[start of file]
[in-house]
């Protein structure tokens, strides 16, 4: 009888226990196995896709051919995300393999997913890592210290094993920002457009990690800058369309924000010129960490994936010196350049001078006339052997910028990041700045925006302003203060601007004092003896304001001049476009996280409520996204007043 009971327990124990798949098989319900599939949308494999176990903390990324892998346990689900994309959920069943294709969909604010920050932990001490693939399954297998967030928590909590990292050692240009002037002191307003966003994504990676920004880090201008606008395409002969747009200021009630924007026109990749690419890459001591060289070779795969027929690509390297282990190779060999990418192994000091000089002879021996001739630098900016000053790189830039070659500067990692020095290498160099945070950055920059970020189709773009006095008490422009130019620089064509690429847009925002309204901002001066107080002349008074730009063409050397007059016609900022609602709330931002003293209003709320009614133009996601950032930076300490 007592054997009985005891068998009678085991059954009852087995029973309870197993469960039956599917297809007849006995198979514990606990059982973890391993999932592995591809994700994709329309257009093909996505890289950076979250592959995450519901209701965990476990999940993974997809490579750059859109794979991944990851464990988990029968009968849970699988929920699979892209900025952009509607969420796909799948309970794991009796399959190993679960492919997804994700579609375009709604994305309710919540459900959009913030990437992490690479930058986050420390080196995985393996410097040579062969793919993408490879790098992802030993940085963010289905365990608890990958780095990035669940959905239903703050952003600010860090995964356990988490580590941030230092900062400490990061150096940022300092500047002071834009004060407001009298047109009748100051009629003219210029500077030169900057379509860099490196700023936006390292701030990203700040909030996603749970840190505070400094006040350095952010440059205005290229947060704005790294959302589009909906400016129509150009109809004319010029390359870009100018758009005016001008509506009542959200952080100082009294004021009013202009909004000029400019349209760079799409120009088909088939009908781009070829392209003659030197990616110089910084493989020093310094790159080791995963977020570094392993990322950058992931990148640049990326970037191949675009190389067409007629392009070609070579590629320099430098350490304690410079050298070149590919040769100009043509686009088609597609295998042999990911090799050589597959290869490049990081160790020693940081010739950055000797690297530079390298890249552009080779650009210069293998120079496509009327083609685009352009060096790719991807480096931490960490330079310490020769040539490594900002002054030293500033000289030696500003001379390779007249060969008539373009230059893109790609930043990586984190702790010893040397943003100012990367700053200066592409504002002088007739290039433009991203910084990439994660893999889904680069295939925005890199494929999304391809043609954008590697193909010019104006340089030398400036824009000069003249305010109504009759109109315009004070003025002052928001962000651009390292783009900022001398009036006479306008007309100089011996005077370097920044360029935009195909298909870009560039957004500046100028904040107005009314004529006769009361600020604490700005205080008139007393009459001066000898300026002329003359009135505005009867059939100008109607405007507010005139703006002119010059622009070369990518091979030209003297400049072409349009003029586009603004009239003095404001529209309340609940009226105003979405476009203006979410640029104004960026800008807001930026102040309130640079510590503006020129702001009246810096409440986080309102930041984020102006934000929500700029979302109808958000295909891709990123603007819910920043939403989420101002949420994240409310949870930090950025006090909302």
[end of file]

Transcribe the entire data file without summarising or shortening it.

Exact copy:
[in-house]
């Protein structure tokens, strides 16, 4: 009888226990196995896709051919995300393999997913890592210290094993920002457009990690800058369309924000010129960490994936010196350049001078006339052997910028990041700045925006302003203060601007004092003896304001001049476009996280409520996204007043 009971327990124990798949098989319900599939949308494999176990903390990324892998346990689900994309959920069943294709969909604010920050932990001490693939399954297998967030928590909590990292050692240009002037002191307003966003994504990676920004880090201008606008395409002969747009200021009630924007026109990749690419890459001591060289070779795969027929690509390297282990190779060999990418192994000091000089002879021996001739630098900016000053790189830039070659500067990692020095290498160099945070950055920059970020189709773009006095008490422009130019620089064509690429847009925002309204901002001066107080002349008074730009063409050397007059016609900022609602709330931002003293209003709320009614133009996601950032930076300490 007592054997009985005891068998009678085991059954009852087995029973309870197993469960039956599917297809007849006995198979514990606990059982973890391993999932592995591809994700994709329309257009093909996505890289950076979250592959995450519901209701965990476990999940993974997809490579750059859109794979991944990851464990988990029968009968849970699988929920699979892209900025952009509607969420796909799948309970794991009796399959190993679960492919997804994700579609375009709604994305309710919540459900959009913030990437992490690479930058986050420390080196995985393996410097040579062969793919993408490879790098992802030993940085963010289905365990608890990958780095990035669940959905239903703050952003600010860090995964356990988490580590941030230092900062400490990061150096940022300092500047002071834009004060407001009298047109009748100051009629003219210029500077030169900057379509860099490196700023936006390292701030990203700040909030996603749970840190505070400094006040350095952010440059205005290229947060704005790294959302589009909906400016129509150009109809004319010029390359870009100018758009005016001008509506009542959200952080100082009294004021009013202009909004000029400019349209760079799409120009088909088939009908781009070829392209003659030197990616110089910084493989020093310094790159080791995963977020570094392993990322950058992931990148640049990326970037191949675009190389067409007629392009070609070579590629320099430098350490304690410079050298070149590919040769100009043509686009088609597609295998042999990911090799050589597959290869490049990081160790020693940081010739950055000797690297530079390298890249552009080779650009210069293998120079496509009327083609685009352009060096790719991807480096931490960490330079310490020769040539490594900002002054030293500033000289030696500003001379390779007249060969008539373009230059893109790609930043990586984190702790010893040397943003100012990367700053200066592409504002002088007739290039433009991203910084990439994660893999889904680069295939925005890199494929999304391809043609954008590697193909010019104006340089030398400036824009000069003249305010109504009759109109315009004070003025002052928001962000651009390292783009900022001398009036006479306008007309100089011996005077370097920044360029935009195909298909870009560039957004500046100028904040107005009314004529006769009361600020604490700005205080008139007393009459001066000898300026002329003359009135505005009867059939100008109607405007507010005139703006002119010059622009070369990518091979030209003297400049072409349009003029586009603004009239003095404001529209309340609940009226105003979405476009203006979410640029104004960026800008807001930026102040309130640079510590503006020129702001009246810096409440986080309102930041984020102006934000929500700029979302109808958000295909891709990123603007819910920043939403989420101002949420994240409310949870930090950025006090909302």